Starting with a Bang

For a few years, I’ve felt called to be more self-sufficient. I’ve made some attempts along the way, trying to camp more, fish more, and hike. It’s never really clicked, but the desire has still been there. Obviously, I’ve let myself get out of shape over the years, so that’s just made it harder. Recently, something changed that. I bought a gun.

I grew up around guns. My dad is a hunter, and us kids had an air rifle. It was fun for shooting cans in the back yard, and a handy way to keep the neighbors’ farm dogs from nosing through our trash! The plan has always been to get a handgun at some point, but poverty during my single days, followed by a fearful wife, have delayed that plan. I finally convinced her that the time has come.

I took three months to save up the money and do my research. I decided on a Glock 21SF. It’s a .45 caliber semi-automatic pistol, and it packs quite a punch. I finally bought it three weeks ago, and last week I took a safety/basics class. I’ve fired rifles and shotguns before, but never a handgun. If I’m going to have it in the house, I want to be as knowledgeable and safe as possible. The class was just $80, and laid a great foundation. I’ve been back to the range twice since then for target practice. I plan to go a couple times a month to improve and maintain my accuracy.

At first, I felt great. My gun safe was neatly tucked under my side of the bed, with the key stashed in a different part of the room, where the kids couldn’t get to it even if they knew where it was. I even practiced getting out of bed, getting the key, opening the safe, slapping the loaded magazine into the gun, and cocking it. I can do it in under 15 seconds, in the dark. With careful aim, I can hit the heart of a target at 15 yards. I’m sure if I needed to do it quickly, I could manage to disable an intruder from across a room. But then something happened. The initial euphoria wore off, and I still didn’t feel safe.

It occurred to me that I’ve never had the need to use a gun, and there’s a chance I never will. I don’t regret getting it, but I know that it’s only part of preparing for the worst. I want to feel safe, and as a husband and father that includes the safety of my family. That’s what sparked my interest in survival/disaster preparation. I want to be able to live without modern amenities if I need to, and I want my family to be secure.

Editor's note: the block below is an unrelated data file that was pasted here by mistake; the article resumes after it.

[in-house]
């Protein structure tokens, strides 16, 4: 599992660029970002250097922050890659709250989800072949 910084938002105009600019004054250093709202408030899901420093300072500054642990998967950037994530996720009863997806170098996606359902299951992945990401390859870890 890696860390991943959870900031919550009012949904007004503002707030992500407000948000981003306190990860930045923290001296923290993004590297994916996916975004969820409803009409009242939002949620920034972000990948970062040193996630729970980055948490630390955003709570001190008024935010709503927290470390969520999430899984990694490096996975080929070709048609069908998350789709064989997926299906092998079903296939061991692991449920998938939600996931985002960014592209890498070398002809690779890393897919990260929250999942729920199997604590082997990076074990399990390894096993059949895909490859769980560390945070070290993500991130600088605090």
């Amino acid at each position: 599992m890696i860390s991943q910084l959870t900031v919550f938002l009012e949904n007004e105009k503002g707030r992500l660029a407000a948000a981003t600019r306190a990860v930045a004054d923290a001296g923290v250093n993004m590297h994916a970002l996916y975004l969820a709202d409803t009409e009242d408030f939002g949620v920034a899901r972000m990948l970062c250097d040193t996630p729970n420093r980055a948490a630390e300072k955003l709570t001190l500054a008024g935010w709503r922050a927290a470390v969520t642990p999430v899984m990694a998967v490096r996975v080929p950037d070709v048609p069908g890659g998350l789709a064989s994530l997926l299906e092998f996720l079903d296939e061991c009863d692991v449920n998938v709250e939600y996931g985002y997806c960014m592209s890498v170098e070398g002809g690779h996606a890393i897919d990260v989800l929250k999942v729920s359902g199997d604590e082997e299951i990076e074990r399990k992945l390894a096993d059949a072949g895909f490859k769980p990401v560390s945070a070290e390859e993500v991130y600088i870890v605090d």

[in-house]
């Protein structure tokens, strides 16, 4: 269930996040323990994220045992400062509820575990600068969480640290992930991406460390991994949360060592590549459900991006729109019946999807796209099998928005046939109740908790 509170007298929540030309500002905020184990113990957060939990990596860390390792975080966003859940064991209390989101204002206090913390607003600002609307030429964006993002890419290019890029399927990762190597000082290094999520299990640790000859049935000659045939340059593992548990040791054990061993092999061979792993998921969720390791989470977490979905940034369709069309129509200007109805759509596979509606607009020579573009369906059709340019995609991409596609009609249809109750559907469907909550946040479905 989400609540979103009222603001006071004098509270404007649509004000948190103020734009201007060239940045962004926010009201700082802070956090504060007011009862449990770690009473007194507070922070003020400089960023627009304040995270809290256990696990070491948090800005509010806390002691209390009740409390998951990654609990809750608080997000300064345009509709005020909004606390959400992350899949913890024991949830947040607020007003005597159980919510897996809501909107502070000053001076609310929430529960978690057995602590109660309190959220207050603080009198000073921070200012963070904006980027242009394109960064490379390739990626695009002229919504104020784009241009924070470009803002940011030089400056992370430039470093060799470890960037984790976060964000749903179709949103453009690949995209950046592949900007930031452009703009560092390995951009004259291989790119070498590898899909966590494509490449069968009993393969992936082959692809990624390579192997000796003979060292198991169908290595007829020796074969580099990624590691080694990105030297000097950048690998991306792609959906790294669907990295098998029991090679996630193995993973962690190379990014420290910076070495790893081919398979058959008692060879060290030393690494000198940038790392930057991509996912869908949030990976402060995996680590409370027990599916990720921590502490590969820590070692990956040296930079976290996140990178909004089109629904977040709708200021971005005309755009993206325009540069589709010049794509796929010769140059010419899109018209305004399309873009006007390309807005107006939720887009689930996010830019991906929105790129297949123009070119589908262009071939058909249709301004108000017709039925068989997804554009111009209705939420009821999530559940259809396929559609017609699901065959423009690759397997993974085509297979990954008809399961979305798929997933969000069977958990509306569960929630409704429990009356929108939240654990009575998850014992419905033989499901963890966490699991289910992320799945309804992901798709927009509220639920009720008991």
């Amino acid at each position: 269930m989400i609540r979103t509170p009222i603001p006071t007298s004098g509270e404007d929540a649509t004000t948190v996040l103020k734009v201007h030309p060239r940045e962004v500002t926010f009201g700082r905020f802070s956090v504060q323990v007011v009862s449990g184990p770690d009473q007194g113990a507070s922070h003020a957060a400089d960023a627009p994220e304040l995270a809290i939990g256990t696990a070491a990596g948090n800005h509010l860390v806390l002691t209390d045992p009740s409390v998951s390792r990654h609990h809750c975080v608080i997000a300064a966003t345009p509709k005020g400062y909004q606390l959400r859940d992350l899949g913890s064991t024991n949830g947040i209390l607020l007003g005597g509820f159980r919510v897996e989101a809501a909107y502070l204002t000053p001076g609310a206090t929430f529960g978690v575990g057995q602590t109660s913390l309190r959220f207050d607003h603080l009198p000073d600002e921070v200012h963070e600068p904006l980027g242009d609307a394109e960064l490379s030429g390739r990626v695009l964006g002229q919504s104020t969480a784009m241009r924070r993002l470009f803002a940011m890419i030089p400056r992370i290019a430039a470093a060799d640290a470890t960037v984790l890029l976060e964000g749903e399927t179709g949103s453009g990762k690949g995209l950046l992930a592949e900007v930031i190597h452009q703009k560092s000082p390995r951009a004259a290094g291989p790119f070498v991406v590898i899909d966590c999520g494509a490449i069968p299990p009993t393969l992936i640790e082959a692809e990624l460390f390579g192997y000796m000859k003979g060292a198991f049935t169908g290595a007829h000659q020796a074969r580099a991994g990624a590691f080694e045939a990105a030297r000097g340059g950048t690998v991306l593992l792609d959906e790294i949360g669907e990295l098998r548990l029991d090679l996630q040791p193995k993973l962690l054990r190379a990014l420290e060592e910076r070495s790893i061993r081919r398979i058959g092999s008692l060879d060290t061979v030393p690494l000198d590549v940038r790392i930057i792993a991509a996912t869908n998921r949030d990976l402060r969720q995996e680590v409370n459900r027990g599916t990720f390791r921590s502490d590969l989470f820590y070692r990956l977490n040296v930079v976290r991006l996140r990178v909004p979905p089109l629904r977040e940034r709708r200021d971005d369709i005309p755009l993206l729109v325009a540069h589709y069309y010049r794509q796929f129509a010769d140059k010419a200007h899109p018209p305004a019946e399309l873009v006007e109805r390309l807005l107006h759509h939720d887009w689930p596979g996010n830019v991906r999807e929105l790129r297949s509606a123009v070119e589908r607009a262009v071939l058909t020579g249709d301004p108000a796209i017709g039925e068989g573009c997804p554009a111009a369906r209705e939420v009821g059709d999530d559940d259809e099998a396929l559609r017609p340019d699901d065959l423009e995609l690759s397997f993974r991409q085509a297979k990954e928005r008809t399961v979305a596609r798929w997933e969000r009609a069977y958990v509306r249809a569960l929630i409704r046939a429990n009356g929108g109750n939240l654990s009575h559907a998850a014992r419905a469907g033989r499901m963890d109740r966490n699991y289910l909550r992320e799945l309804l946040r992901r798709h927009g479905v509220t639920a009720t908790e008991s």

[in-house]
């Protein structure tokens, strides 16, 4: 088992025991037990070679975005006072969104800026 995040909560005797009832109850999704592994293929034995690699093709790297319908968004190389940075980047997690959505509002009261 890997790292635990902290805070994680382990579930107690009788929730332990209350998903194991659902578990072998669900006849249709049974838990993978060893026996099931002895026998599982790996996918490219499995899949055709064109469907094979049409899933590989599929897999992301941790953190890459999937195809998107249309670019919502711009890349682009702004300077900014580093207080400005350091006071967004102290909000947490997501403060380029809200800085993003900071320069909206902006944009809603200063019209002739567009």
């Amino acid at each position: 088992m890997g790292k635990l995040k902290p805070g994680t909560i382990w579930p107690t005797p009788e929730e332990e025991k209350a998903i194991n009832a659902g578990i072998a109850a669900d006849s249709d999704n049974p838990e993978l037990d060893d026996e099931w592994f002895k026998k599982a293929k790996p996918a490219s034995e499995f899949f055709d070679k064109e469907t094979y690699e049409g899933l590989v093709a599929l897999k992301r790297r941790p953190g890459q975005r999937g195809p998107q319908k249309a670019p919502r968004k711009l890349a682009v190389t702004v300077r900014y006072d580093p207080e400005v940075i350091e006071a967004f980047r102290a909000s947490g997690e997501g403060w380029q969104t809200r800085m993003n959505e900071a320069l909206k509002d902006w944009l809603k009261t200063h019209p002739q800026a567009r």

You don’t have to be a conspiracy nut to be a survivalist. You don’t have to believe the entire system is going to collapse to make basic preparations. Look at Hurricane Katrina. The residents of New Orleans knew they lived in a high flood risk area. What if everyone had basic first aid training, and a week’s worth of food, drinking water, and supplies? Could lives have been saved? Could the lives of the survivors have been easier during that disaster?

Sometimes when you’re ready for something in life, it finds you. A friend recommended the book Emergency: This Book Will Save Your Life by Neil Strauss. I read it, and it changed my way of thinking. I’ll do a thorough review of the book another day. Suffice to say, it was good and led me to pick up two more books – one about surviving in the wilderness, and one about preparing for natural disasters. I’m also signed up for First Aid and Adult/Child CPR class offered through the local Red Cross on July 10th. For just $60, I’ll be certified in these skills, but more importantly I’ll be able to apply them to saving lives and assisting those in need, should disaster strike.

I have to believe that the people who can help others survive during difficult times will be very valuable. I’d like to be one of those people.

One Response to “Starting with a Bang”

  1. KonstantinMiller Says:

    I think I will try to recommend this post to my friends and family, cuz it’s really helpful.

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